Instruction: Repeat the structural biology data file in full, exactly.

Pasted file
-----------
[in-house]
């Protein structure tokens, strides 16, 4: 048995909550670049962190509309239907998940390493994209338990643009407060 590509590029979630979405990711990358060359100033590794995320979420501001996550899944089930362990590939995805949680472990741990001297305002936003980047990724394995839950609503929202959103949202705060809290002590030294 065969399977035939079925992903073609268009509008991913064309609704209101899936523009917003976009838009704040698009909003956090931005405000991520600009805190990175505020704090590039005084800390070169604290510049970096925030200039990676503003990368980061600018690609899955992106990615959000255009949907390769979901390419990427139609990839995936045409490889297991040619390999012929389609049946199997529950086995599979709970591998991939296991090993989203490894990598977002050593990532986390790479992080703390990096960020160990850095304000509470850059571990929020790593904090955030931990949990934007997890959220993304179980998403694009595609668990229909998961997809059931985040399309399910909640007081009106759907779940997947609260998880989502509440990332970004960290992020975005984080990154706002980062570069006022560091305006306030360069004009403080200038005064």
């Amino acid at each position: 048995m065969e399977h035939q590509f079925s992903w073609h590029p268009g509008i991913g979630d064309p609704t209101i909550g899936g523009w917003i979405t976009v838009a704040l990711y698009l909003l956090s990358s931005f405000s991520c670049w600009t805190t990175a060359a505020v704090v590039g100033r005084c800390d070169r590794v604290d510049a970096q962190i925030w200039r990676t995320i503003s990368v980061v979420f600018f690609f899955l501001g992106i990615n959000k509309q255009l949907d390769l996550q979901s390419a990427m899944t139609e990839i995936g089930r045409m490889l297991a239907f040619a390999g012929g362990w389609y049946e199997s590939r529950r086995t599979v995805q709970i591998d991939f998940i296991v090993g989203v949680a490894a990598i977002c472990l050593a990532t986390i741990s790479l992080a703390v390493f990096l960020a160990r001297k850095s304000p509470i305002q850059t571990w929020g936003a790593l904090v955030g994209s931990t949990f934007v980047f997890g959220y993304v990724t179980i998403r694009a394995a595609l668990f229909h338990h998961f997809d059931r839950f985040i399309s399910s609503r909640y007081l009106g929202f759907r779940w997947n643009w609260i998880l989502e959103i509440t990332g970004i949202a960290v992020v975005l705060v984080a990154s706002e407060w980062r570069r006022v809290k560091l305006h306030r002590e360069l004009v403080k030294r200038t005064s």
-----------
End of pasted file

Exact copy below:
[in-house]
């Protein structure tokens, strides 16, 4: 048995909550670049962190509309239907998940390493994209338990643009407060 590509590029979630979405990711990358060359100033590794995320979420501001996550899944089930362990590939995805949680472990741990001297305002936003980047990724394995839950609503929202959103949202705060809290002590030294 065969399977035939079925992903073609268009509008991913064309609704209101899936523009917003976009838009704040698009909003956090931005405000991520600009805190990175505020704090590039005084800390070169604290510049970096925030200039990676503003990368980061600018690609899955992106990615959000255009949907390769979901390419990427139609990839995936045409490889297991040619390999012929389609049946199997529950086995599979709970591998991939296991090993989203490894990598977002050593990532986390790479992080703390990096960020160990850095304000509470850059571990929020790593904090955030931990949990934007997890959220993304179980998403694009595609668990229909998961997809059931985040399309399910909640007081009106759907779940997947609260998880989502509440990332970004960290992020975005984080990154706002980062570069006022560091305006306030360069004009403080200038005064």
């Amino acid at each position: 048995m065969e399977h035939q590509f079925s992903w073609h590029p268009g509008i991913g979630d064309p609704t209101i909550g899936g523009w917003i979405t976009v838009a704040l990711y698009l909003l956090s990358s931005f405000s991520c670049w600009t805190t990175a060359a505020v704090v590039g100033r005084c800390d070169r590794v604290d510049a970096q962190i925030w200039r990676t995320i503003s990368v980061v979420f600018f690609f899955l501001g992106i990615n959000k509309q255009l949907d390769l996550q979901s390419a990427m899944t139609e990839i995936g089930r045409m490889l297991a239907f040619a390999g012929g362990w389609y049946e199997s590939r529950r086995t599979v995805q709970i591998d991939f998940i296991v090993g989203v949680a490894a990598i977002c472990l050593a990532t986390i741990s790479l992080a703390v390493f990096l960020a160990r001297k850095s304000p509470i305002q850059t571990w929020g936003a790593l904090v955030g994209s931990t949990f934007v980047f997890g959220y993304v990724t179980i998403r694009a394995a595609l668990f229909h338990h998961f997809d059931r839950f985040i399309s399910s609503r909640y007081l009106g929202f759907r779940w997947n643009w609260i998880l989502e959103i509440t990332g970004i949202a960290v992020v975005l705060v984080a990154s706002e407060w980062r570069r006022v809290k560091l305006h306030r002590e360069l004009v403080k030294r200038t005064s």